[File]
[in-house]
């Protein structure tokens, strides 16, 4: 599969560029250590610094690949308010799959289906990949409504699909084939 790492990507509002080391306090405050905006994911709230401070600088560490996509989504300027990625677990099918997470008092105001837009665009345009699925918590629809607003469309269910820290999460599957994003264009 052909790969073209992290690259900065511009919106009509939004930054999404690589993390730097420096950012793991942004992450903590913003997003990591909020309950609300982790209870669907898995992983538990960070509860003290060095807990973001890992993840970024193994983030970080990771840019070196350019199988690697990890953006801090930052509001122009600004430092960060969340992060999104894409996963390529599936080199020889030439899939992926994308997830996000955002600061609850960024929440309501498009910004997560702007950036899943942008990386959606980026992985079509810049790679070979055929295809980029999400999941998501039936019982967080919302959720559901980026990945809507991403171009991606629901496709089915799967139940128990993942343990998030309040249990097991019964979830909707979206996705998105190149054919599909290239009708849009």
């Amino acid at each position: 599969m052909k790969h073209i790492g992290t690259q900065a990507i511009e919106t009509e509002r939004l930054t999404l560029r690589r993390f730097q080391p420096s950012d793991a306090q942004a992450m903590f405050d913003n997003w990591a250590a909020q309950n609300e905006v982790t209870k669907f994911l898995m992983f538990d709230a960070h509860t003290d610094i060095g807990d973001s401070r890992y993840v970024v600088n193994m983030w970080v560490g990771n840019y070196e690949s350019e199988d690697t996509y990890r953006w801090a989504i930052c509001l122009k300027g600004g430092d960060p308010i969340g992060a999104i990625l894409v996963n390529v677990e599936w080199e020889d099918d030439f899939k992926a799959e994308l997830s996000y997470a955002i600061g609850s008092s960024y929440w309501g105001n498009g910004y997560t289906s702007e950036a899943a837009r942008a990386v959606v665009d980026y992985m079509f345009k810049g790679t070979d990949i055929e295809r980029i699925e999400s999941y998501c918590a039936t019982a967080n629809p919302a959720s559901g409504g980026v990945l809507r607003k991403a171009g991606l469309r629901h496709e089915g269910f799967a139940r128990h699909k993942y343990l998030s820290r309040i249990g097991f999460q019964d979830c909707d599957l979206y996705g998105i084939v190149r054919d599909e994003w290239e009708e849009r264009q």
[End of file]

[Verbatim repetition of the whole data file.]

[in-house]
């Protein structure tokens, strides 16, 4: 599969560029250590610094690949308010799959289906990949409504699909084939 790492990507509002080391306090405050905006994911709230401070600088560490996509989504300027990625677990099918997470008092105001837009665009345009699925918590629809607003469309269910820290999460599957994003264009 052909790969073209992290690259900065511009919106009509939004930054999404690589993390730097420096950012793991942004992450903590913003997003990591909020309950609300982790209870669907898995992983538990960070509860003290060095807990973001890992993840970024193994983030970080990771840019070196350019199988690697990890953006801090930052509001122009600004430092960060969340992060999104894409996963390529599936080199020889030439899939992926994308997830996000955002600061609850960024929440309501498009910004997560702007950036899943942008990386959606980026992985079509810049790679070979055929295809980029999400999941998501039936019982967080919302959720559901980026990945809507991403171009991606629901496709089915799967139940128990993942343990998030309040249990097991019964979830909707979206996705998105190149054919599909290239009708849009």
């Amino acid at each position: 599969m052909k790969h073209i790492g992290t690259q900065a990507i511009e919106t009509e509002r939004l930054t999404l560029r690589r993390f730097q080391p420096s950012d793991a306090q942004a992450m903590f405050d913003n997003w990591a250590a909020q309950n609300e905006v982790t209870k669907f994911l898995m992983f538990d709230a960070h509860t003290d610094i060095g807990d973001s401070r890992y993840v970024v600088n193994m983030w970080v560490g990771n840019y070196e690949s350019e199988d690697t996509y990890r953006w801090a989504i930052c509001l122009k300027g600004g430092d960060p308010i969340g992060a999104i990625l894409v996963n390529v677990e599936w080199e020889d099918d030439f899939k992926a799959e994308l997830s996000y997470a955002i600061g609850s008092s960024y929440w309501g105001n498009g910004y997560t289906s702007e950036a899943a837009r942008a990386v959606v665009d980026y992985m079509f345009k810049g790679t070979d990949i055929e295809r980029i699925e999400s999941y998501c918590a039936t019982a967080n629809p919302a959720s559901g409504g980026v990945l809507r607003k991403a171009g991606l469309r629901h496709e089915g269910f799967a139940r128990h699909k993942y343990l998030s820290r309040i249990g097991f999460q019964d979830c909707d599957l979206y996705g998105i084939v190149r054919d599909e994003w290239e009708e849009r264009q």